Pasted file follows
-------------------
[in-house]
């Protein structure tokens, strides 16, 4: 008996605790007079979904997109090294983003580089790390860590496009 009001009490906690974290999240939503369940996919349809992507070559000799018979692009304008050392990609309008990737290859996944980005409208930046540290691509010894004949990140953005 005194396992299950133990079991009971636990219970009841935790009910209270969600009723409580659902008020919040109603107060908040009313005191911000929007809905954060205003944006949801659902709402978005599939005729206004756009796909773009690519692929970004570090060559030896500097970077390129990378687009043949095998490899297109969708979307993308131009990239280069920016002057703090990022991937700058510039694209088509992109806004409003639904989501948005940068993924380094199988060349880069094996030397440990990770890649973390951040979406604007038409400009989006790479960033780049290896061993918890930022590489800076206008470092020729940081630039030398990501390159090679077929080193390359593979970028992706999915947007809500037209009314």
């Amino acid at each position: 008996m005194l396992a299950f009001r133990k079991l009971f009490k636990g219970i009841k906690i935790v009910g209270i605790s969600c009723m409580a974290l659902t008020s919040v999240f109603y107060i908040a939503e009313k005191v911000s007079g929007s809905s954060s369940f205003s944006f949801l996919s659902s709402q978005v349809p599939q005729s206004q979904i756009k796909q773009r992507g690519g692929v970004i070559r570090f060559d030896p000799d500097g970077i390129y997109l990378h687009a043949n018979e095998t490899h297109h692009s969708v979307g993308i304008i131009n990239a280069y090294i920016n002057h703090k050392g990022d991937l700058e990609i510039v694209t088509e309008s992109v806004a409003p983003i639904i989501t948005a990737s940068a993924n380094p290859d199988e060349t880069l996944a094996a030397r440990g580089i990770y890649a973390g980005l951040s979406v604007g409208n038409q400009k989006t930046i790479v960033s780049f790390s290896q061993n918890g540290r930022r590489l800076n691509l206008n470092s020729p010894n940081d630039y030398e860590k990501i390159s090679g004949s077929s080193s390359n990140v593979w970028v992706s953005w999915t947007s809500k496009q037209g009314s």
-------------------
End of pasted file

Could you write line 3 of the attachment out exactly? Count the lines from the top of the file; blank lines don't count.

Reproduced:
């Amino acid at each position: 008996m005194l396992a299950f009001r133990k079991l009971f009490k636990g219970i009841k906690i935790v009910g209270i605790s969600c009723m409580a974290l659902t008020s919040v999240f109603y107060i908040a939503e009313k005191v911000s007079g929007s809905s954060s369940f205003s944006f949801l996919s659902s709402q978005v349809p599939q005729s206004q979904i756009k796909q773009r992507g690519g692929v970004i070559r570090f060559d030896p000799d500097g970077i390129y997109l990378h687009a043949n018979e095998t490899h297109h692009s969708v979307g993308i304008i131009n990239a280069y090294i920016n002057h703090k050392g990022d991937l700058e990609i510039v694209t088509e309008s992109v806004a409003p983003i639904i989501t948005a990737s940068a993924n380094p290859d199988e060349t880069l996944a094996a030397r440990g580089i990770y890649a973390g980005l951040s979406v604007g409208n038409q400009k989006t930046i790479v960033s780049f790390s290896q061993n918890g540290r930022r590489l800076n691509l206008n470092s020729p010894n940081d630039y030398e860590k990501i390159s090679g004949s077929s080193s390359n990140v593979w970028v992706s953005w999915t947007s809500k496009q037209g009314s």